I however, was already set to miss because this weekend was the Steel City Big Pour. It seemed even bigger than last year, with more food, vendors, and beer. I got the designated driver ticket. The weather was so much hotter than I expected for September.
Next weekend is even busier, with a potential two shows in two days (intense) and our team craft night on Friday. Plus, I've been rabidly swapping on swap-bot.
This piece ends with two four-count knit rows. The tops meet, making an improper kitchener join. To counter, I offset the two sides creating a mild slope.
Each side, viewed from its own perspective, is slightly to the right of the other. It has 180 degree rotational symmetry.
I created a swap on Swapbot to make more flickr mosaics. They are fun and easy, and I like making them.
Here it is.
Everything about swapbot is pretty straightforward. -Except-
you can't use html. You have to use markdown syntax, which gets converted into html!? (insert interrobang here)
What is wrong with just using html? Most sites just clip whatever html they don't allow. I am not fond of using systems to replace systems I already know, which just create new rules to interpret existing rules.
Back to the swap at hand: it's about hobbies. People are making flickr mosaics of any hobby they choose. I specified any number between 12-25 images, because not everything has to be 4x4. Variety is fun.
The Panties ATC swap was fun. I remembered swapbot at the end of vacation and have been making ATCs ever since. Not that I haven't been doing other things, but most of my knitting and sewing has been personal this month. There are some new clothes on the way, so I'll talk about that soon enough.
Yesterday I had to finish some sewing before going to Twilight Market, which was not unreasonable, but I also wanted to wash my items because they got wrinkly. Also, reasonable, until I can't get them into the wash until 2:30, when I'm supposed to leave at 3:30.
I didn't get out the door until 4:00, the time I was supposed to be there, because I couldn't find anything. If I needed it I couldn't find it. On top of that I forgot my camera. So there are no pictures proving that SilentLotus, VintageHotcakes, hairycarrot, LzRocks, or CharmedbyNature were ever anywhere.
I managed to deliver the box of yarn that I wanted Cosy to have, but forgot the magazine pages I had ripped out especially for her.
So today I thought I could recover, as the only thing left to do was apply to Handmade Arcade. I'm pretty sure I screwed that up, too. I had everything perfect and then when I paid my fee, I forgot to put my name in the subject line of the paypal transaction, so I'm probably not getting in. Argh.
I just got a box of yarn (after a bag of yarn) busting with old and vintage yarns. In the bottom was this crazy tool which comes apart. The base is pretty obvious to determine the use. You turn the knob at the bottom and spokes pop out. It's for making flower embellishments. It's one of those fancy ones, too. The spokes go in and out. When you're finished, you pop off the flower like they do on tv.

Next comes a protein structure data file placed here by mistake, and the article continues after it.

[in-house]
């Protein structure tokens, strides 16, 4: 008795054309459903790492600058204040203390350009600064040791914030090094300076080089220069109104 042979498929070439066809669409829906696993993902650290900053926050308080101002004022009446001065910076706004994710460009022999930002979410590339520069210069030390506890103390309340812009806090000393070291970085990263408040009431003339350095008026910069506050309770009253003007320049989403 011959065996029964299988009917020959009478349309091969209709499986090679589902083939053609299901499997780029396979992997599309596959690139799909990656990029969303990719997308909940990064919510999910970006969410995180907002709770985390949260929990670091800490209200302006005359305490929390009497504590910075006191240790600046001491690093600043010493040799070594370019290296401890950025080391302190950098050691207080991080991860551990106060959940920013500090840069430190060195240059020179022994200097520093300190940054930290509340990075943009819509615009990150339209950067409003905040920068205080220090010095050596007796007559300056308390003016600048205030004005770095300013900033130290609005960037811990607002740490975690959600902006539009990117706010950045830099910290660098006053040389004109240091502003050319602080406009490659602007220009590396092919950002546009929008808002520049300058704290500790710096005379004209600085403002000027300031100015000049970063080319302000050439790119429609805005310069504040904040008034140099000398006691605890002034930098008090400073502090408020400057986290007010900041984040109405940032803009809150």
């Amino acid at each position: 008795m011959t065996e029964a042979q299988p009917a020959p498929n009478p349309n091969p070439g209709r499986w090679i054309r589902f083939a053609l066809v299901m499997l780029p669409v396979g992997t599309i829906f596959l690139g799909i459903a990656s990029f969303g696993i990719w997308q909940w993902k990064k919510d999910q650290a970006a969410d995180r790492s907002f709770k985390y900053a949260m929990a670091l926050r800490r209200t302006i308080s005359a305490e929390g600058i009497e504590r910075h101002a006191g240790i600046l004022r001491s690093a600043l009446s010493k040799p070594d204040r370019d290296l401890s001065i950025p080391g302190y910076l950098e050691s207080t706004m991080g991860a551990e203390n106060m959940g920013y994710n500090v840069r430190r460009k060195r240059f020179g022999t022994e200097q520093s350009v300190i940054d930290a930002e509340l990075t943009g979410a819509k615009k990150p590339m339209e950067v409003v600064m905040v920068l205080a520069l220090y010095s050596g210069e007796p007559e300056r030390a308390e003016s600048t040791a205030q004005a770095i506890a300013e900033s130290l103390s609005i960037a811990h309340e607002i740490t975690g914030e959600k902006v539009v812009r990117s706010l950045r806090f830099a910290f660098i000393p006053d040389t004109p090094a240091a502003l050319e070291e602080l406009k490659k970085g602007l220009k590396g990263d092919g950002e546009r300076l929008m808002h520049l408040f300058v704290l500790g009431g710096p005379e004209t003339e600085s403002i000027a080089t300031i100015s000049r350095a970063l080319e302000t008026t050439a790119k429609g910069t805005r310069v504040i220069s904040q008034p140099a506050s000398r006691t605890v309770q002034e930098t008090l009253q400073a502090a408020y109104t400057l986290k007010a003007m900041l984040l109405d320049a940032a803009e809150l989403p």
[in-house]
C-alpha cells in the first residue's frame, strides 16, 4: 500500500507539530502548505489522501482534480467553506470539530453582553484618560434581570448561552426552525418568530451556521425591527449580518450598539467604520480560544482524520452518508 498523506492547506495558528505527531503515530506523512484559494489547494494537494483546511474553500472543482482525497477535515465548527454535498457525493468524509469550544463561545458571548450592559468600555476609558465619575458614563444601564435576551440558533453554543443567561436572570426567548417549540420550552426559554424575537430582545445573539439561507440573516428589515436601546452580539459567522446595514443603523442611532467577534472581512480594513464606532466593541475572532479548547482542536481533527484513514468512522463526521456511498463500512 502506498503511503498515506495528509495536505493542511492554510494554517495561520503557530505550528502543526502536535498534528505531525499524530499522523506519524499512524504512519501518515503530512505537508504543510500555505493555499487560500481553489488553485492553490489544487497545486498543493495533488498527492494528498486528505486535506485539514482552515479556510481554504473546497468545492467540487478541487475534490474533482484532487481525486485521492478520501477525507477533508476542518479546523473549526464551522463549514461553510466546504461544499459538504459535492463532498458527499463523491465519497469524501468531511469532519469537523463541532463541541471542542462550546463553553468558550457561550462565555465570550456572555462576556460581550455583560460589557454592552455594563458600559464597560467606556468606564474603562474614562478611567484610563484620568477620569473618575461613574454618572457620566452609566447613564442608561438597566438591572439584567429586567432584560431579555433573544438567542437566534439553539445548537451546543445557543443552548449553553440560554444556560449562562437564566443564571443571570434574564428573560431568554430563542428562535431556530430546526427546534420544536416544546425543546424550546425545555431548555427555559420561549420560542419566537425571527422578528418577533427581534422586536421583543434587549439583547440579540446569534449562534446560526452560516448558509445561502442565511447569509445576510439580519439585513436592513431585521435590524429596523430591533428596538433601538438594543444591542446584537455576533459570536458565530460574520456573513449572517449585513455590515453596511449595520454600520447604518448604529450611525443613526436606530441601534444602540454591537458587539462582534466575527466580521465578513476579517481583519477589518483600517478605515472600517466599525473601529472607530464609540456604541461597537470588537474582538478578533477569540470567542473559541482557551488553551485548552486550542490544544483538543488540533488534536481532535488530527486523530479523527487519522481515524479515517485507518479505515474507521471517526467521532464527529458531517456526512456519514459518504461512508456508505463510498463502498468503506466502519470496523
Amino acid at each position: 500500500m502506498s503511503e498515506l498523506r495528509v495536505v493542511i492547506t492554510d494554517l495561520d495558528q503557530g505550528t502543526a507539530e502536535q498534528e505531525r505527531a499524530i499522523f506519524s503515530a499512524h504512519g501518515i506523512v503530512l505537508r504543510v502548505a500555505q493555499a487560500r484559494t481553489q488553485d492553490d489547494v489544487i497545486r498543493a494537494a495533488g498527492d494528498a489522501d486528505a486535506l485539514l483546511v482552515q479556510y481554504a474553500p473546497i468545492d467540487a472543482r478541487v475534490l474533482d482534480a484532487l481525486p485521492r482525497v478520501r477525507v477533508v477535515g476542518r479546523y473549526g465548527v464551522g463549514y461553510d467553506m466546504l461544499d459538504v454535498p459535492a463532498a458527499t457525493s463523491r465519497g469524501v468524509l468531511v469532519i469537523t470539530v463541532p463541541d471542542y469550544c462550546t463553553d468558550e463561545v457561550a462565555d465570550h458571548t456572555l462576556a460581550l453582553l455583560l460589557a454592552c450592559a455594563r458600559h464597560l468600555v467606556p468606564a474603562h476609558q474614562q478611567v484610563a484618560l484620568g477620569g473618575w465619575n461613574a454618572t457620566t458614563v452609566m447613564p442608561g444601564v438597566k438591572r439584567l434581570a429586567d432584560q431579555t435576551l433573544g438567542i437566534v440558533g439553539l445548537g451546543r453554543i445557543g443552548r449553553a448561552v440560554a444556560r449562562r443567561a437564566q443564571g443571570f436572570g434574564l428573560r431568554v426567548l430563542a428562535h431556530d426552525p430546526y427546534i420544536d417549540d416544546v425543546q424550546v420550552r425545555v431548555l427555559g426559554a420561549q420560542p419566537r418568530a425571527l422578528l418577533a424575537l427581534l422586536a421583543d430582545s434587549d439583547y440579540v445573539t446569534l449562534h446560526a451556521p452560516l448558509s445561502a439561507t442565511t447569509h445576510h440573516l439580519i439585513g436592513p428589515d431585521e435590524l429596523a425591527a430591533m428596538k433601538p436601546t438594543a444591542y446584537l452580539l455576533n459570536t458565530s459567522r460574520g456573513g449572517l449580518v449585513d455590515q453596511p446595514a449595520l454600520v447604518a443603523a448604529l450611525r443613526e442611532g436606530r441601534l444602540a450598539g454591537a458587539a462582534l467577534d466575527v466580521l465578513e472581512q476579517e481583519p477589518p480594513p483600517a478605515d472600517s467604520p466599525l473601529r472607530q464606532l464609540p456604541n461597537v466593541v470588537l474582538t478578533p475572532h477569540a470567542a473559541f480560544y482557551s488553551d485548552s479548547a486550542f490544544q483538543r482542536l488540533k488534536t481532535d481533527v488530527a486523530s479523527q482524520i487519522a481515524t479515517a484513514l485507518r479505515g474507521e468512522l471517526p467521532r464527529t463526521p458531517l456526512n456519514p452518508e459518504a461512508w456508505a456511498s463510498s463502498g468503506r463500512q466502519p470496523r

The thing for the top is a mystery to me. It fits in the holes on the base. I can't really see what you would do with it. It's not a cord loom because it lacks the center tube to extrude the cord. It has 4 posts, each with two spikes. It fits on the base by 2 posts, even though the base has 4 holes. There doesn't appear to be any difference in directionality. And you can extend and retract the spokes for the loom while it is in place. No idea, seriously.
This is what I want to do.
This is Lily Chin. She won the title in the international speed crochet competition. If this video was a little longer you would see just how much she is getting done.
I can be fast frequently, but her starting row is remarkable. Once you have the first row, the crochet tends to behave itself. Crocheting into a solitary chain is more difficult because it moves a lot. It is harder to control.
It got worked on today. The back has been ripped out, and replaced with the lovely 1824 cotton. I was contemplating a lace panel, but I didn't like what I was seeing. The yarn didn't look like it matched as well with yarnovers. The last three rows of Giotto were knit with 2 strands of yarn together, and then the switch to just he cotton. The match really shows up well, and I expect to be finished tomorrow.
Created with fd's Flickr Toys.
The Twilight Market is a great time. The nice thing about farmer's markets is that they are open for the season. I got incredible vegetables for a great price, and they were so much nicer than the store's. This is the only thing as good as shopping at Wegman's.
I bought a bunch of dill, and used it to make pickles. Since I have 6 cucumber plants I have a lot of cucumbers. They are just regular ones. I will never need to buy cucumbers.
It's a great time. The farmers are there every week, and we get to be there on alternating weeks.
I'm planning to be there.
I sold 2 items, which was about 15% of what I brought, so I'm happy. I also have some great inspiration for new items to make for next time. I haven't solved my hanger problem, which is that I need some with clippies. My sewing room is almost finished after I moved it from the basement to the spare bedroom. Double inspiration is that I have some company coming.
I was intrigued by etsy's fused plastic bag tutorial, so I tried it for myself. Mine doesn't work the exact same way, but it's likely a difference in iron.